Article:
Specifically, for studying human diseases from this perspective, one has to use a Systems Biology or Network Medicine approach [3–5], which are based on the construction of a complex network or map, where nodes are usually proteins, and edges are relationships between nodes. Relationships can be of any type: physical interaction between proteins, metabolic relationships and relationships driven by signaling pathways, homology or other characteristics. The physical representation of this concept is a cell network that can be queried and modeled to identify new complex pathways, or to identify previously unknown effectors of observable characteristics, like for example new drug targets or new metabolic relationships between mechanisms and pathways previously poorly understood [4, 5].
In this work, we have applied these innovative concepts to suggest potential metabolic and molecular relationships between the observed clinical improvements in patients with type 2 diabetes and diet-induced ketosis.
Since ketosis is the physiological response to fasting, diets based on facilitating the ketosis status have been popular to promote weight loss. The commonly called ketogenic diets or very-low-carbohydrate diets (i.e. they restrict carbohydrate intake sufficiently to cause ketosis) include various diets that share in common a limit in carbohydrate intake while they vary in the relative distribution of protein, carbohydrate, and fat [6–8]. Low carbohydrate supply favors fatty acid oxidation, ketone body production, and their utilization as an alternative energy substrate, a metabolic state known as diet-induced ketosis . These diets contribute to maintain the ketosis metabolic state during long periods of time, producing a rapid and substantial decrease in body weight in obese patients.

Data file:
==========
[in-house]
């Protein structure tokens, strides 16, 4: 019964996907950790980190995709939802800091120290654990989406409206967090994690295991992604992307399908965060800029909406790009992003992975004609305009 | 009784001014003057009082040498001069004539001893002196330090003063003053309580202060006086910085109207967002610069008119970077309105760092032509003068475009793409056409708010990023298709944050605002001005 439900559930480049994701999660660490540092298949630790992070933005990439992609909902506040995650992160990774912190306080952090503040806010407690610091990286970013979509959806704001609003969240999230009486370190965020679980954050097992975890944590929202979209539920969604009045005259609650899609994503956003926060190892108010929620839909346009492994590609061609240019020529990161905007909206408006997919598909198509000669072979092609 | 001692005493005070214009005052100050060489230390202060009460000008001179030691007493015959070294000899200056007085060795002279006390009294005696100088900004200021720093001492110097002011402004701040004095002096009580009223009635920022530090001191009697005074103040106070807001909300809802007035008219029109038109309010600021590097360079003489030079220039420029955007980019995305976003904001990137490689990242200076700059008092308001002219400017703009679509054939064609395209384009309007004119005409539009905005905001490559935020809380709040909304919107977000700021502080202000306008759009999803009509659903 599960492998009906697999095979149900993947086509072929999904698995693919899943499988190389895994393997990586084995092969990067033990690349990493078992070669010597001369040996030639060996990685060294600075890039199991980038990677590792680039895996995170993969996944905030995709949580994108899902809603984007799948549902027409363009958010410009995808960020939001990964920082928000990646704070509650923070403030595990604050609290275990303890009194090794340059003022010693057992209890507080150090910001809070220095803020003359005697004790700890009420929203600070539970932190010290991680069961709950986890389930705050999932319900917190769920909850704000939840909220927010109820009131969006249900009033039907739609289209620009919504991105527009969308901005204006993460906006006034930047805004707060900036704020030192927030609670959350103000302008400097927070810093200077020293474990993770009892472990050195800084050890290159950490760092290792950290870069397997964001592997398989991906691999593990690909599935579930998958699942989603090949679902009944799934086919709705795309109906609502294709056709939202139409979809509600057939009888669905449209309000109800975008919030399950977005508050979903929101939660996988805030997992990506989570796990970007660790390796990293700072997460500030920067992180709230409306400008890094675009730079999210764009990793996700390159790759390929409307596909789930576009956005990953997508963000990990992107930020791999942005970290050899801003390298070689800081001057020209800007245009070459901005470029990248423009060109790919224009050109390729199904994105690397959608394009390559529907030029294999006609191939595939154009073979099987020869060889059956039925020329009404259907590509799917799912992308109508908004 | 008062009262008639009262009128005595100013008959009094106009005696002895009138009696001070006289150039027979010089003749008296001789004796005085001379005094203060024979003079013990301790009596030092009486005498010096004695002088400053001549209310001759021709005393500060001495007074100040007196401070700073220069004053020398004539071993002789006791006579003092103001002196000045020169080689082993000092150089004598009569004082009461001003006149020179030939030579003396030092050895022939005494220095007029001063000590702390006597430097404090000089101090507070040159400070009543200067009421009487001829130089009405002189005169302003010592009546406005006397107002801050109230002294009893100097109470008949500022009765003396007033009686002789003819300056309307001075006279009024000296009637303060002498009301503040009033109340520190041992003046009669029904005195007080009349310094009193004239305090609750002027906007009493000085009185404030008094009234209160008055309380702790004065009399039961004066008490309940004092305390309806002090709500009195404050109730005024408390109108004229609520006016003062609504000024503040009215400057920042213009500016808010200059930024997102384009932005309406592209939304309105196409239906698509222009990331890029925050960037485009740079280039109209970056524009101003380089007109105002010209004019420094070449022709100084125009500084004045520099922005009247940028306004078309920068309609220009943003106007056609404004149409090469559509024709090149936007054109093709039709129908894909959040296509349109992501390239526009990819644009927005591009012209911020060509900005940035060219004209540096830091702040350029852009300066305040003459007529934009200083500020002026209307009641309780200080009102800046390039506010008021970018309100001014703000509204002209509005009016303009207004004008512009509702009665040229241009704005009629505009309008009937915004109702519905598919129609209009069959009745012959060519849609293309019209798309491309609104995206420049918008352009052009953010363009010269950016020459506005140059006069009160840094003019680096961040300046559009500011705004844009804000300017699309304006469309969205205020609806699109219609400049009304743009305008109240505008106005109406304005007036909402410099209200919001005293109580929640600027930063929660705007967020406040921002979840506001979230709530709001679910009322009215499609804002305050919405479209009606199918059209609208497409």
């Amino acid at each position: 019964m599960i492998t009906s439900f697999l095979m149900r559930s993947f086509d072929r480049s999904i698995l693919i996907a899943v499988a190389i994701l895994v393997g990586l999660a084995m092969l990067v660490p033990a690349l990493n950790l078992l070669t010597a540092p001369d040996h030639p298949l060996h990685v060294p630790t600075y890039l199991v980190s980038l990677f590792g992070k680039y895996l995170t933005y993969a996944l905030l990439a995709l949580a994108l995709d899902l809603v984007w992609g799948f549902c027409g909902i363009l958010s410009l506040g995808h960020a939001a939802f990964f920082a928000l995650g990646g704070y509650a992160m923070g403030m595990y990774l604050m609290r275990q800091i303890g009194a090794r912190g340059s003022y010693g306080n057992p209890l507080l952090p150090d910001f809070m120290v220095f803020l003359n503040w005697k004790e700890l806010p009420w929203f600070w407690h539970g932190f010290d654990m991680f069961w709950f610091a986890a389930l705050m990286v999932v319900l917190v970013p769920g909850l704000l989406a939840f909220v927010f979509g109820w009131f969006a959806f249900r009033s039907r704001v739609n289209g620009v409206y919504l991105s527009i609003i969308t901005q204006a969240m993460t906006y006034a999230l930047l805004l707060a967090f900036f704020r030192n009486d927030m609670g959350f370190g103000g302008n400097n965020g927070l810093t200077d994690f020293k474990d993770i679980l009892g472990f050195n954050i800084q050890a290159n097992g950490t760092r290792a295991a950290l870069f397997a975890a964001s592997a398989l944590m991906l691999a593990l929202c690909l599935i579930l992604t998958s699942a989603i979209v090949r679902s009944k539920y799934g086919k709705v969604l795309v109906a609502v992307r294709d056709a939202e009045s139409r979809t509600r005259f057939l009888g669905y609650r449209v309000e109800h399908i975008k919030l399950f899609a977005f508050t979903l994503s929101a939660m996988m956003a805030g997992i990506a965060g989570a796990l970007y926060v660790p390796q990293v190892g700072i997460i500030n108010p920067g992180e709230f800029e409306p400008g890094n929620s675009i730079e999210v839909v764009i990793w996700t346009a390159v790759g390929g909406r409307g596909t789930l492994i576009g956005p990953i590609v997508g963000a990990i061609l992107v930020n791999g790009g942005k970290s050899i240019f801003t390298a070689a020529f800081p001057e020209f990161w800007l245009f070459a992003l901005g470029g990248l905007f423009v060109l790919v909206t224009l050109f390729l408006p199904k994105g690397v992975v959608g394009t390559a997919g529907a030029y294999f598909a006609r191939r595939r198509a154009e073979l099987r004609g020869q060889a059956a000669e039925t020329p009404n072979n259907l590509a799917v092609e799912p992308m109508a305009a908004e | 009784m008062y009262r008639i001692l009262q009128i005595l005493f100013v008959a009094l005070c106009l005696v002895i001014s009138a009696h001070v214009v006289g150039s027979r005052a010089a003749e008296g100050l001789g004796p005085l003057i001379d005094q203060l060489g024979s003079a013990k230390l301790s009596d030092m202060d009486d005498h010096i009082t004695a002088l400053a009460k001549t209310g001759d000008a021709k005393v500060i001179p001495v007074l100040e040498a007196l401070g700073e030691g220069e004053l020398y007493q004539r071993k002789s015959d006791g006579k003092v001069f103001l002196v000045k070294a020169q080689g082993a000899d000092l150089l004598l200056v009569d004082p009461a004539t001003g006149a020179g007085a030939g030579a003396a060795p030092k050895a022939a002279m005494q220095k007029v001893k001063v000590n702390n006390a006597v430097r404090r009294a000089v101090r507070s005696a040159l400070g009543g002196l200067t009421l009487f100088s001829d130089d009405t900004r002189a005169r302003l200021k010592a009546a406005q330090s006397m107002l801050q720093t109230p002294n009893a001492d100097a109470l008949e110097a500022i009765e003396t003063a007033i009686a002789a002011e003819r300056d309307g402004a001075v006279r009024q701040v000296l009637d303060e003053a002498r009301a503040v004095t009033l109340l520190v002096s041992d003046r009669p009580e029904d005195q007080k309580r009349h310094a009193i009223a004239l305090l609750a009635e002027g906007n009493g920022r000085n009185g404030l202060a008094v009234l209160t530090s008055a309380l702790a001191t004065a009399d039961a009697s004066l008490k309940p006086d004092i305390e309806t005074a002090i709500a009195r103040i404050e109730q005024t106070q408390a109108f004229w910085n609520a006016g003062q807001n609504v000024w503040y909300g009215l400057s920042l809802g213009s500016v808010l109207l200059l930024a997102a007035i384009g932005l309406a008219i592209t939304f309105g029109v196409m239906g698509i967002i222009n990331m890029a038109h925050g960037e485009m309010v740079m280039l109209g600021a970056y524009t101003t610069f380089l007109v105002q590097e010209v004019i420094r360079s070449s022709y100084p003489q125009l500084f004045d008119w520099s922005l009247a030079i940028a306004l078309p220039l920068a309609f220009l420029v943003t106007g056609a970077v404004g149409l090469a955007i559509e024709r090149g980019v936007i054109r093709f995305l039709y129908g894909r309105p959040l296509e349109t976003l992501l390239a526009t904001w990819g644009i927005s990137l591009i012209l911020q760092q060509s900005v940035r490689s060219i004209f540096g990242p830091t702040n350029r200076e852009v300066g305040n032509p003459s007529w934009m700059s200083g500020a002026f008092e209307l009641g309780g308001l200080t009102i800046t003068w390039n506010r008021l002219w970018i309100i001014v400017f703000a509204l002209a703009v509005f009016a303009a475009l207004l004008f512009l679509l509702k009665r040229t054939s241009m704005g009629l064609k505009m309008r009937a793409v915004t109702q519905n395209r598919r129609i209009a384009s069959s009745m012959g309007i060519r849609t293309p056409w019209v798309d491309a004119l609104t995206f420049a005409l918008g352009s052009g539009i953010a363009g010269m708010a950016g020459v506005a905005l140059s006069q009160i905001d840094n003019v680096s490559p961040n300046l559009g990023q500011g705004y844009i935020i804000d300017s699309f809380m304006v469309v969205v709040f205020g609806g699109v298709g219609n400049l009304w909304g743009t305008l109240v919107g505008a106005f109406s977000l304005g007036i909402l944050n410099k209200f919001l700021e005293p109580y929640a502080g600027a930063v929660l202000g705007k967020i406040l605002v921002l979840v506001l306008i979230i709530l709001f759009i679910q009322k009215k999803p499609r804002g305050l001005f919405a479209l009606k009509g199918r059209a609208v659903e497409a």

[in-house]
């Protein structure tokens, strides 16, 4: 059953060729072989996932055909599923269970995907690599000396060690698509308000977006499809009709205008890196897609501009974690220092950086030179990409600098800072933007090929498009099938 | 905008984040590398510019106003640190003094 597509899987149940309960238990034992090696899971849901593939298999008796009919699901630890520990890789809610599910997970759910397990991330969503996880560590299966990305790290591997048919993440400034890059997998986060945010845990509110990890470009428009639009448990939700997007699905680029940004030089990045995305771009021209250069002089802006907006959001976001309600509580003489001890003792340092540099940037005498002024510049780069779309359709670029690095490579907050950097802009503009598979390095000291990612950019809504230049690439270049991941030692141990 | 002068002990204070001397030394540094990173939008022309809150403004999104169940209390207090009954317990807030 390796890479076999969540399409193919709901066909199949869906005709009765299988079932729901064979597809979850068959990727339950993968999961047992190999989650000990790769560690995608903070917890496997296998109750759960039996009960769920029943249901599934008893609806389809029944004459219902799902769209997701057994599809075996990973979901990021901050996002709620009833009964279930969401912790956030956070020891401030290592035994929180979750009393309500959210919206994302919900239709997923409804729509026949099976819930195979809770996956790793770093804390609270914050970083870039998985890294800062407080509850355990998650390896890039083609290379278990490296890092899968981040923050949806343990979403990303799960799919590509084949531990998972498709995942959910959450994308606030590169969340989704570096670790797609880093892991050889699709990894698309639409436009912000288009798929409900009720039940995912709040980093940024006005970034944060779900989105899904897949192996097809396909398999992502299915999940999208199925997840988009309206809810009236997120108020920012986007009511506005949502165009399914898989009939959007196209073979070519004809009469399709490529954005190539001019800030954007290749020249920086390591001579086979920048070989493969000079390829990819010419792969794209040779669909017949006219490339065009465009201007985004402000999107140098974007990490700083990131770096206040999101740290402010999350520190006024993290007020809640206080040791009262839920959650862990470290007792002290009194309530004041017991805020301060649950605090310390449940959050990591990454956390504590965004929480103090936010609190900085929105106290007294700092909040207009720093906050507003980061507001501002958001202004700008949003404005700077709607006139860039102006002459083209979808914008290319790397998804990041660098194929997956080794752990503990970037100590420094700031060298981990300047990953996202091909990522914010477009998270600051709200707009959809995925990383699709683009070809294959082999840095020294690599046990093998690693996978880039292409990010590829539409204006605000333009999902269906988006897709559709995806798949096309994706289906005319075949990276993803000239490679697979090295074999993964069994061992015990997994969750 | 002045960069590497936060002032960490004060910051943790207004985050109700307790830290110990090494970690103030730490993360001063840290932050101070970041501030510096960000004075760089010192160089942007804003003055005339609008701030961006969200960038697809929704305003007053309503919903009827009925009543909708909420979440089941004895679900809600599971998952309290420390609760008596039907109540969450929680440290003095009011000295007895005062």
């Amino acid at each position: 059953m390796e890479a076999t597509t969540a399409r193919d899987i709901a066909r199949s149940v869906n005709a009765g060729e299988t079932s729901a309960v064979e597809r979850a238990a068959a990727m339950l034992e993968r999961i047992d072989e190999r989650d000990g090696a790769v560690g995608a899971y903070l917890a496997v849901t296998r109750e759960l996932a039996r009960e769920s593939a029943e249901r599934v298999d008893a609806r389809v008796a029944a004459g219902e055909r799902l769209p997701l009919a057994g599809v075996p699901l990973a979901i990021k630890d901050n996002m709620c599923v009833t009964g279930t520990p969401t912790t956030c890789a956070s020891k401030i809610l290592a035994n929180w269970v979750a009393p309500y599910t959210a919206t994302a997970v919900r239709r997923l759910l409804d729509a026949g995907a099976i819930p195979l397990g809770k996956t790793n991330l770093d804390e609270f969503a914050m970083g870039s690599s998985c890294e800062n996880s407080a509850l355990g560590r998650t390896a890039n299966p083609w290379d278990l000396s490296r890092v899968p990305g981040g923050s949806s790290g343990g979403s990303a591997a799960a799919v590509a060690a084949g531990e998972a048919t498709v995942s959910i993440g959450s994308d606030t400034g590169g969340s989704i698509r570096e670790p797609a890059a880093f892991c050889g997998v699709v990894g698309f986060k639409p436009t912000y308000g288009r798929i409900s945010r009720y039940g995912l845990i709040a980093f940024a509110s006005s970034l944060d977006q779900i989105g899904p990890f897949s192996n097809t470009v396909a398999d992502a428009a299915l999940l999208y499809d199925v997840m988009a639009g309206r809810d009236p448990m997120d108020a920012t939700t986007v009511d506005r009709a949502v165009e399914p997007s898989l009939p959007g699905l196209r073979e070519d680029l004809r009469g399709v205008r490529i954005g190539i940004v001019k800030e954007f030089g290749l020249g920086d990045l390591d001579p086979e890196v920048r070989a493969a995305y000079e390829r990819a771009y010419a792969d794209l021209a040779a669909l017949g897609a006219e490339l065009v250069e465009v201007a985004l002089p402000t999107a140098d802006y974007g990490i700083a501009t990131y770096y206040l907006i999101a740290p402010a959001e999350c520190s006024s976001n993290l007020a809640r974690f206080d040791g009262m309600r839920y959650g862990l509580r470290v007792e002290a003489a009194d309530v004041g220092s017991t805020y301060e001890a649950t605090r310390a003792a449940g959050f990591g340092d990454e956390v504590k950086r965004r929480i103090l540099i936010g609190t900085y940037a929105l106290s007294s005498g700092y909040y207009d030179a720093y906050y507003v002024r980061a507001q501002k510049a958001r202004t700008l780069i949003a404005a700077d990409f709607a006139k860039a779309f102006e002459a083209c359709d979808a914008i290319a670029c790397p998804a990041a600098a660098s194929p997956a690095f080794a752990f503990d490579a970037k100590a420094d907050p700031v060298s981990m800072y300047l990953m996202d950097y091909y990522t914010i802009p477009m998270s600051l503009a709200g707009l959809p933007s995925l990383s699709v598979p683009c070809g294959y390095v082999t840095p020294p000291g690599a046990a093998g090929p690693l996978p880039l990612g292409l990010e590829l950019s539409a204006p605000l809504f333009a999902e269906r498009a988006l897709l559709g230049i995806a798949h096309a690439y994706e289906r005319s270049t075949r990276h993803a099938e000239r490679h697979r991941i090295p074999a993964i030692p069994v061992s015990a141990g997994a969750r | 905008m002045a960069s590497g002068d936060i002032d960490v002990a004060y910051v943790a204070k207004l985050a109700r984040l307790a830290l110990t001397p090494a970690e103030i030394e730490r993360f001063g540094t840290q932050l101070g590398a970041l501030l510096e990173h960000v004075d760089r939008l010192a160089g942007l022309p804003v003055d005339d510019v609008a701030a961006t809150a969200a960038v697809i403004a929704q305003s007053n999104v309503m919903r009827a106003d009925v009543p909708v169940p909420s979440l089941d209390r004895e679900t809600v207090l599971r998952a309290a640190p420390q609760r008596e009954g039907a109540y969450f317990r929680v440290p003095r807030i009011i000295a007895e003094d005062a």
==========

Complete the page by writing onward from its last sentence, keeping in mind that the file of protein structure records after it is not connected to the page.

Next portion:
The benefits obtained from KD have been proposed as a treatment for several pathologies [10, 11]. A KD with a high fat content has been used since 1920 for the treatment of difficult-to-control seizures in children . Recently, several clinical trials have confirmed its efficacy . Multiple theories have been proposed to explain how the KD protects against seizures . Gene-expression profiling studies have also been used in order to identify the anticonvulsant mechanism of KD [15, 16]. These studies have shown that the KD produces a coordinated up regulation of transcripts for genes encoding proteins involved in energy metabolism in rat hippocampus, including those specific to mitochondria.
Furthermore, ketone administration provides powerful neuroprotection in various CNS injury animal models  including: in vitro models of Alzheimer's  and Parkinson's disease , in vitro glutamate toxicity  and hypoxia . All these intricate relationships highlight the huge connectivity observed between apparently unrelated biological processes which make systems approaches, to understand the global functioning of the individual, paramount.
Ketogenic diets show beneficial effects on diabetic patients